The Justice Department will allow state and local police officers to wear body cameras during some joint operations with federal law enforcement, ending a ban that frustrated police chiefs who require them for public accountability, the Wall Street Journal reports. DOJ officials say allowing local officers to use the cameras will provide more transparency about the work of federal task forces. Federal agents themselves still will be banned from wearing them, illustrating how the federal government has struggled to craft rules on body cameras despite calls from lawmakers after police killings of Black people prompted protests.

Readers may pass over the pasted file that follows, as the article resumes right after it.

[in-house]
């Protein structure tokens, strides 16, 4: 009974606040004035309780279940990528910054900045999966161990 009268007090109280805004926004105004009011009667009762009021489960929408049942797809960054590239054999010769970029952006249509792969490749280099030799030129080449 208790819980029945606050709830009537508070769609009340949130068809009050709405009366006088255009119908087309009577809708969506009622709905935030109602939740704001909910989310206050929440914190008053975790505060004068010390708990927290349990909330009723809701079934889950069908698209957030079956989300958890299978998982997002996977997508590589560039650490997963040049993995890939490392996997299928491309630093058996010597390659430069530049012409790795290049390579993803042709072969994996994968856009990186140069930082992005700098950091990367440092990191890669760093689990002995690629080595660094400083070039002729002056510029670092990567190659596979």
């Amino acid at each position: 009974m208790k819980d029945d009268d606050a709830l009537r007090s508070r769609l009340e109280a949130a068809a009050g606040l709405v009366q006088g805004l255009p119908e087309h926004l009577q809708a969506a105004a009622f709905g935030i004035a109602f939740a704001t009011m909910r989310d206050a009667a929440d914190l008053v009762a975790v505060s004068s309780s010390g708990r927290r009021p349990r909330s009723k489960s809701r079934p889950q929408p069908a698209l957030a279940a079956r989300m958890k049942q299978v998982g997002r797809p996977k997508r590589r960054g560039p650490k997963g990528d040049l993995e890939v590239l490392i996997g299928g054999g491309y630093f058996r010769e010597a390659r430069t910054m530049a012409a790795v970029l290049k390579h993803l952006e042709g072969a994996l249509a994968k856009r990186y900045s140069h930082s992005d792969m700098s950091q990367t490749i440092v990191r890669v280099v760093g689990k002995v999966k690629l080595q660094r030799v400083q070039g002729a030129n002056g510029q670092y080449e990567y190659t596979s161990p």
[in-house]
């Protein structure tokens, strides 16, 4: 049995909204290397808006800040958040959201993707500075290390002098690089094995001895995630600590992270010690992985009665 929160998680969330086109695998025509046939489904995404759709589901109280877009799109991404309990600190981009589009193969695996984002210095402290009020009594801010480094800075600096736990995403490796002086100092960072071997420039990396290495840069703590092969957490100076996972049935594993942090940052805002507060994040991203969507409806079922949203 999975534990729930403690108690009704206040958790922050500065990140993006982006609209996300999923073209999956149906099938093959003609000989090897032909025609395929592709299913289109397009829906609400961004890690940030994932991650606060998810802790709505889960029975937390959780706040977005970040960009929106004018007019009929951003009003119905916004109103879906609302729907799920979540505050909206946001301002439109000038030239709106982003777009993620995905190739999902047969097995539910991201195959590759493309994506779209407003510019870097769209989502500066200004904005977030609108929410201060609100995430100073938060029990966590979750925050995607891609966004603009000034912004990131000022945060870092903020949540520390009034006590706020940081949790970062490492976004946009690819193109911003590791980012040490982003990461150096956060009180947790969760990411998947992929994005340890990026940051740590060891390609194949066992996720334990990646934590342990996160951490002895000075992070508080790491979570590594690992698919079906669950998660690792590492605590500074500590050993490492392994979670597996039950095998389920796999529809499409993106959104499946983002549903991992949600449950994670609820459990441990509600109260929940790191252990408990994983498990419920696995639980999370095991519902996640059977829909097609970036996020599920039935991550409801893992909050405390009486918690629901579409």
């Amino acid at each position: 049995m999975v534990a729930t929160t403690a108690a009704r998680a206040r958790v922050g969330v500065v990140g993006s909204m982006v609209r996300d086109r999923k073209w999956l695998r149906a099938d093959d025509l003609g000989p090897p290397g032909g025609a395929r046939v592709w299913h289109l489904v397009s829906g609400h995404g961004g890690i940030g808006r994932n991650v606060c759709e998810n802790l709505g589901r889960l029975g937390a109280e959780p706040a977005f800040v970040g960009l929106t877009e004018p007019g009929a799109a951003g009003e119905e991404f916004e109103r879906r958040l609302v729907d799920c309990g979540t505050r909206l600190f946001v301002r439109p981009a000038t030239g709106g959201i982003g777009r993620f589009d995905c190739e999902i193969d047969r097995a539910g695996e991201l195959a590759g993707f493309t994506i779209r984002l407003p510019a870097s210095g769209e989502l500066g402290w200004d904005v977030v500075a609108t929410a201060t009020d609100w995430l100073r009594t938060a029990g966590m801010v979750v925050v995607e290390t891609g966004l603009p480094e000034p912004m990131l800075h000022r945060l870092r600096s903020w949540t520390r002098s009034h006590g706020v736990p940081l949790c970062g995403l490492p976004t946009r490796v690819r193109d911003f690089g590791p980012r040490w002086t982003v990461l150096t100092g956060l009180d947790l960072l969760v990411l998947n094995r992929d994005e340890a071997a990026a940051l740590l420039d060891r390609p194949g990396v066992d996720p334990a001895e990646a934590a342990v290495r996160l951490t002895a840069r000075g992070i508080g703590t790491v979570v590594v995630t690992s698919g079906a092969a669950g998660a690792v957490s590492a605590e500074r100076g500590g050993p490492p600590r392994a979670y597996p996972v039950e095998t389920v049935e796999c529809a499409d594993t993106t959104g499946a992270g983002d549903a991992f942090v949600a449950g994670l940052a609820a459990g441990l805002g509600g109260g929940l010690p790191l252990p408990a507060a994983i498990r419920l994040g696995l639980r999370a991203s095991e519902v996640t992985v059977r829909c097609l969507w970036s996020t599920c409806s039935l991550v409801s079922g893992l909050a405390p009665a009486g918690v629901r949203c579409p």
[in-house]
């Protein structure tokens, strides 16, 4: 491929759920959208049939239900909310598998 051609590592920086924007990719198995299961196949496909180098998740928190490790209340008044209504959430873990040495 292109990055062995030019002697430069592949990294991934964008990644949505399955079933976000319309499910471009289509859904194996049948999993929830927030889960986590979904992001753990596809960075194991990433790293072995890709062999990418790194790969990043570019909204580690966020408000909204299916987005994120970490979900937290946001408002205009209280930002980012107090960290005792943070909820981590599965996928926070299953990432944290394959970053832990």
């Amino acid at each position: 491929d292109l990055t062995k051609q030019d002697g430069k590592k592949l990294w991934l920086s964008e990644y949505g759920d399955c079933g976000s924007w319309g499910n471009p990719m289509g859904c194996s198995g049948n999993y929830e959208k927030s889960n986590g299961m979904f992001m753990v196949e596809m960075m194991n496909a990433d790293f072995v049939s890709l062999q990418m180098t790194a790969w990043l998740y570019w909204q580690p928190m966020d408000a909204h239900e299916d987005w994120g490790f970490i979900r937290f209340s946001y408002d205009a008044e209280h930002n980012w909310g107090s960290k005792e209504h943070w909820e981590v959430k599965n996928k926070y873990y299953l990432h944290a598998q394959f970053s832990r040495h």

While more police departments require officers to wear body cameras, the federal government says recording agents’ work would jeopardize sensitive investigations. Some police chiefs withdrew officers from federal task forces because they couldn’t wear the devices. There was no body-camera footage of a Washington, D.C., police officer hitting a bicyclist Tuesday while heading to arrest a homicide suspect because the plainclothes officer iwas part of a federal fugitive task force, said Police Chief Peter Newsham. DOJ softened its stance after a pilot program in five midsize-to-large cities that began in January. Officers will now be able to wear cameras while executing search warrants and during some arrests, work that can involve knocking down doors or stopping vehicles and could require officers to use force. Officers can turn on the cameras when they enter a house or confront a suspect. They must turn them off in the presence of undercover agents, confidential informants and cooperating witnesses; they must also leave them behind during missions involving national-security concerns.